Apple’s cloud strategy


The problem with Apple products is that they are too well-designed. What I mean is, they usually improve the technology we use to communicate and be entertained so much for the better that we have come to always expect more. Steve Jobs has trained us well with the “one more thing” mantra in his keynotes.

This is why we are so fanatical about our iDevices, why there a billion Apple news sites – we like to think MacTrast is in the top of that heap – and why we are so frustrated by Apple’s delay with getting our stuff into the cloud. I believe that, like everything else, Apple just wants to get it right – just like they sat back and watched everybody fall face first with an MP3 player strategy and then, boom – here comes the iPod a decade ago to change digital music forever.

Into the clouds

It all seems to be coming together now and changing again: a delayed iPhone 5 to improve Wi-Fi for over the air syncing, the recent hire of a carbon fiber bike designer to improve wireless connectivity, a massive data center in North Carolina (perhaps more locations) for cloud-based iTunes and MobileMe (just buy DropBox, Apple) and the imminent release of iOS 5 at WWDC in June. Imagine a world where you don’t have to connect to iTunes to sync your iDevice, a world where you don’t need to sync your new iPad just to use it the first time – huge deal breakers for mainstream users. A cloud strategy is Apple’s biggest opportunity to make a computer for normal people.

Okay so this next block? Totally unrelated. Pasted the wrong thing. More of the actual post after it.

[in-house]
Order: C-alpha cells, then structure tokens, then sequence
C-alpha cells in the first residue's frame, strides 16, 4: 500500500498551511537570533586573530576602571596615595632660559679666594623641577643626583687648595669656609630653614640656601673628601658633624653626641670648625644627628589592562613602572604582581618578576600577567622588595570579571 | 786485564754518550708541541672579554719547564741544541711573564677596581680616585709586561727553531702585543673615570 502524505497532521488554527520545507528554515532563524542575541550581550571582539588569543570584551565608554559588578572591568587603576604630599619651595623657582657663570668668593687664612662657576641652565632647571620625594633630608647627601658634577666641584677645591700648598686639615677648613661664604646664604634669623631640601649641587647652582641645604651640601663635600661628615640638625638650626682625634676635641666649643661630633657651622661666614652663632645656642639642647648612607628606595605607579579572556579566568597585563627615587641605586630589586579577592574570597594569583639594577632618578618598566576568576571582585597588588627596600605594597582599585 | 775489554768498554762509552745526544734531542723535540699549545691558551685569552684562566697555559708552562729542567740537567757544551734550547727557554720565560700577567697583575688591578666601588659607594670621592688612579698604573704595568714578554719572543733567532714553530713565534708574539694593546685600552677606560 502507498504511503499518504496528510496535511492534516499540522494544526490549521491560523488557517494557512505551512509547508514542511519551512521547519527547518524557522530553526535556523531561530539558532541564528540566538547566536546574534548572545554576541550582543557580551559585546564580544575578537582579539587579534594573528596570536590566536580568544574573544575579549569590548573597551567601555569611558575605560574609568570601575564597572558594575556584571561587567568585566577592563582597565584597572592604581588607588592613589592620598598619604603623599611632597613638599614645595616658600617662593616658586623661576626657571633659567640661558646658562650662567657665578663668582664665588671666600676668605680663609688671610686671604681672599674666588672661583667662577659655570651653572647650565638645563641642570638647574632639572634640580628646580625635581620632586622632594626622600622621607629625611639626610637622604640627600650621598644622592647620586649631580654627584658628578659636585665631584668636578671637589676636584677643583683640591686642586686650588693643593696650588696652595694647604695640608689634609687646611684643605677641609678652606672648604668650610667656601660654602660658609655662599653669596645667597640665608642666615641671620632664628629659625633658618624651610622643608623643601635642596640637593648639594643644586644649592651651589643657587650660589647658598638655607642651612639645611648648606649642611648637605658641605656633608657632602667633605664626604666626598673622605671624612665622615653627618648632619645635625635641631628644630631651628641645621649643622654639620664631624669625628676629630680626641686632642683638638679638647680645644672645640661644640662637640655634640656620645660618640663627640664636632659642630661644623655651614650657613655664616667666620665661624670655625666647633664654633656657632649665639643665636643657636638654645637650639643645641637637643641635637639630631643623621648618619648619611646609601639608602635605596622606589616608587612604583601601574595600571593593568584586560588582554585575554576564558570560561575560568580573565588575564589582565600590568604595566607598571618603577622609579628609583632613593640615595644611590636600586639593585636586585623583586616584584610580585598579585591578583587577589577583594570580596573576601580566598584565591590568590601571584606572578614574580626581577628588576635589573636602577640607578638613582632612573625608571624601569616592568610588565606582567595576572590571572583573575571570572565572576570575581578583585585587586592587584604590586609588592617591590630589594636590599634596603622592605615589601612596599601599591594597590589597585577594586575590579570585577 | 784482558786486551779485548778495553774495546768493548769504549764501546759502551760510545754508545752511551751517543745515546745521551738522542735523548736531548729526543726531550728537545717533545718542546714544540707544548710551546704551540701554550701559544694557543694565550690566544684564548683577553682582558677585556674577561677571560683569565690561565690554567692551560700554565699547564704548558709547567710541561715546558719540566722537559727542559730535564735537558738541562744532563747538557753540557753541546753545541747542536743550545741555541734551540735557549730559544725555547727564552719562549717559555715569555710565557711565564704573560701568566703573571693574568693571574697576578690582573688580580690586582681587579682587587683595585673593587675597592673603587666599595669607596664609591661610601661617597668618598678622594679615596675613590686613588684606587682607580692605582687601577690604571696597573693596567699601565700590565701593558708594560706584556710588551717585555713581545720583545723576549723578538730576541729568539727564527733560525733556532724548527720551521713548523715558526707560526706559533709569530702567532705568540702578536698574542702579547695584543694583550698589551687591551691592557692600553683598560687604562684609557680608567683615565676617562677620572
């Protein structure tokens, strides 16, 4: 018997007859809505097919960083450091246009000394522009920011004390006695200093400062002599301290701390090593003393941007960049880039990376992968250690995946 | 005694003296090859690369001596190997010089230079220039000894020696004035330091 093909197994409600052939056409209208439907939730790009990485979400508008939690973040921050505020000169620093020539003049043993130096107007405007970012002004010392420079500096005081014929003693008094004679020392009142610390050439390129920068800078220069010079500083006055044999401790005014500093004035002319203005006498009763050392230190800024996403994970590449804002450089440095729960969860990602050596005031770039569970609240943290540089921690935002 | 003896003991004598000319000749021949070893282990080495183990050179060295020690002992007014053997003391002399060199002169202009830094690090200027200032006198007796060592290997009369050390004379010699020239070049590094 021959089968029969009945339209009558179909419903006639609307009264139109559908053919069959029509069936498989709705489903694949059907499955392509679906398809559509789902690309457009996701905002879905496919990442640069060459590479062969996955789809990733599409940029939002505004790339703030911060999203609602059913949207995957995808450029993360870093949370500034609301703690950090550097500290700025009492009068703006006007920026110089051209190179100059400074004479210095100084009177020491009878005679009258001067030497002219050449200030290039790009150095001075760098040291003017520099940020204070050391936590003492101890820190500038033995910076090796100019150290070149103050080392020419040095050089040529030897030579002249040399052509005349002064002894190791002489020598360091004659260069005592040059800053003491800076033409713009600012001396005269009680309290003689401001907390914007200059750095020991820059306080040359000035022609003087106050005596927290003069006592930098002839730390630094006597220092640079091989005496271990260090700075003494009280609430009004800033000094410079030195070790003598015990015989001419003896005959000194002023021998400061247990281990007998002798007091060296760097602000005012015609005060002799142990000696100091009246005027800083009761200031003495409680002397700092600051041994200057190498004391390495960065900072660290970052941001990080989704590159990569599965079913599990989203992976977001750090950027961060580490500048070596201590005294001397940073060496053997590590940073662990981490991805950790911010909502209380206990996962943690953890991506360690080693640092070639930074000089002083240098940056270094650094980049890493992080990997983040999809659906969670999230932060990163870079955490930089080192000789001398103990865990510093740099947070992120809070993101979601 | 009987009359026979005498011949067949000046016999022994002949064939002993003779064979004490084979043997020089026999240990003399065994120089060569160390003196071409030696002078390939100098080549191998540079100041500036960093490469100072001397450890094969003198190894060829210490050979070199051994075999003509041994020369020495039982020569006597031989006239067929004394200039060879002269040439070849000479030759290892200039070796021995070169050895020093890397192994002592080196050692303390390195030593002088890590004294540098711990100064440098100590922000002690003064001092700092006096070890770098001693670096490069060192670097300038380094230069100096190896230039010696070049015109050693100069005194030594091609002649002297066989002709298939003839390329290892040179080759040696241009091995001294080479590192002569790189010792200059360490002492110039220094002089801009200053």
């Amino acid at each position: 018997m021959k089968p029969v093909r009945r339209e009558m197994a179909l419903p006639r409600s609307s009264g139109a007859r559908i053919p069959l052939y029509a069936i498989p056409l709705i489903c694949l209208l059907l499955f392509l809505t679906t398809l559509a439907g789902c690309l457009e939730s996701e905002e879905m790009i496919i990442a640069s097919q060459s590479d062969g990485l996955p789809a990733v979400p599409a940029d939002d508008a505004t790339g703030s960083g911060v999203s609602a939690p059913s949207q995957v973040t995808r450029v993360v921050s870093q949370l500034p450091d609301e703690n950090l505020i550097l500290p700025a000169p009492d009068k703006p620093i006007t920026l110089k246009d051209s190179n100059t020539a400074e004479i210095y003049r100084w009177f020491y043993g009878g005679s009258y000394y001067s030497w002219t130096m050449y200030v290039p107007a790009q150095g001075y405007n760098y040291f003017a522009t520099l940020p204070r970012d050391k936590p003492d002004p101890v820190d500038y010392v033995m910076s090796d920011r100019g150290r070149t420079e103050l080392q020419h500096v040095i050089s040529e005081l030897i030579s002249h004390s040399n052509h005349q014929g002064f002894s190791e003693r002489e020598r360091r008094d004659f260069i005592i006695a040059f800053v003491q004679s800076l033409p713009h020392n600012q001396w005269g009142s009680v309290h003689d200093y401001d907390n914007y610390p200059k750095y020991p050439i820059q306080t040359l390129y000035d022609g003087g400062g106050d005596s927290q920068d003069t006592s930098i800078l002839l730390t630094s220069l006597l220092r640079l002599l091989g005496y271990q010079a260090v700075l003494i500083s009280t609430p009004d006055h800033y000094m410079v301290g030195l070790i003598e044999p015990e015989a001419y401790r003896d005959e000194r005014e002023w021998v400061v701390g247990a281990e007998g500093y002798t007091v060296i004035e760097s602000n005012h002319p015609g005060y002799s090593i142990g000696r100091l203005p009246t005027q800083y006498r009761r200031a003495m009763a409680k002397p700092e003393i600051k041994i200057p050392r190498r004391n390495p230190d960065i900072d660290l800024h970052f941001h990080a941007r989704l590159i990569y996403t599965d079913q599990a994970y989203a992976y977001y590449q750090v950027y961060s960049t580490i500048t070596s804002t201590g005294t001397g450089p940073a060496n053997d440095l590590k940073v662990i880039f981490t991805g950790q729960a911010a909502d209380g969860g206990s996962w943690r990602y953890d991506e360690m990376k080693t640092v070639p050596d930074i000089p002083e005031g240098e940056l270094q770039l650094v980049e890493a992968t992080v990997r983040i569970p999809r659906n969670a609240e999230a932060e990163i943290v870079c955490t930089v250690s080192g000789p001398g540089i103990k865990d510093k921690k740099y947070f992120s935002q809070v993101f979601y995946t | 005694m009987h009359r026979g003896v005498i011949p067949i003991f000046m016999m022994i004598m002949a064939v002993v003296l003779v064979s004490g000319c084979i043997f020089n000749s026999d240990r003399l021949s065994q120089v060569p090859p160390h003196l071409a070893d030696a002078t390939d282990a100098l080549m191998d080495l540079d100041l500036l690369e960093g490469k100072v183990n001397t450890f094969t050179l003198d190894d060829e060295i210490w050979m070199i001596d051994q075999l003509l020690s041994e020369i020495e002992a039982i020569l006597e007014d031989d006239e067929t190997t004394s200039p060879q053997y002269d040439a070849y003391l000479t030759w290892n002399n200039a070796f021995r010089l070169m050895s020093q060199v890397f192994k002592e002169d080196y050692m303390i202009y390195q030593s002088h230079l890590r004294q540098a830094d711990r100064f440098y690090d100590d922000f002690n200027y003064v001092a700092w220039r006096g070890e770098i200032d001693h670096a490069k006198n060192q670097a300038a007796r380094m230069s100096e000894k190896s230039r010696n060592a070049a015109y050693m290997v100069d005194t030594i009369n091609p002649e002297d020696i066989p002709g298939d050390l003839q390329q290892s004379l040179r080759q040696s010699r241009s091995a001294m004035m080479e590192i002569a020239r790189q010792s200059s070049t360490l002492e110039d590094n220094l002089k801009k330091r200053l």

Apple, here’s what you need to do. You killed my favorite online music service LaLa a year ago, apparently for the brain trust. Bring this back in a big way so I don’t have to worry about managing my massive library on clunky external drives. You need to fix the beast that is known as iTunes – people tell me it’s worse on Windows, God help those poor users. Change the name, it’s not about ‘tunes’ anymore. At the very least, for Mac users, integrate the syncing features and file management into the OS. Lion team, are you listening? Finally, make it all just work like the kitchen tap. I shouldn’t have to manually update my podcasts on the iPhone, they should update automatically like my twitter feed. I shouldn’t have to connect to my computer to get OS updates or transfer purchases back to it. And I certainly shouldn’t have to make my granny plug in her iPad when she first buys it or needs a security patch. With the iPad you announced the post-PC era. It’s time to walk the walk.

Apple, I hope you show us at June’s WWDC how you will finally make the post-PC, wireless world a reality.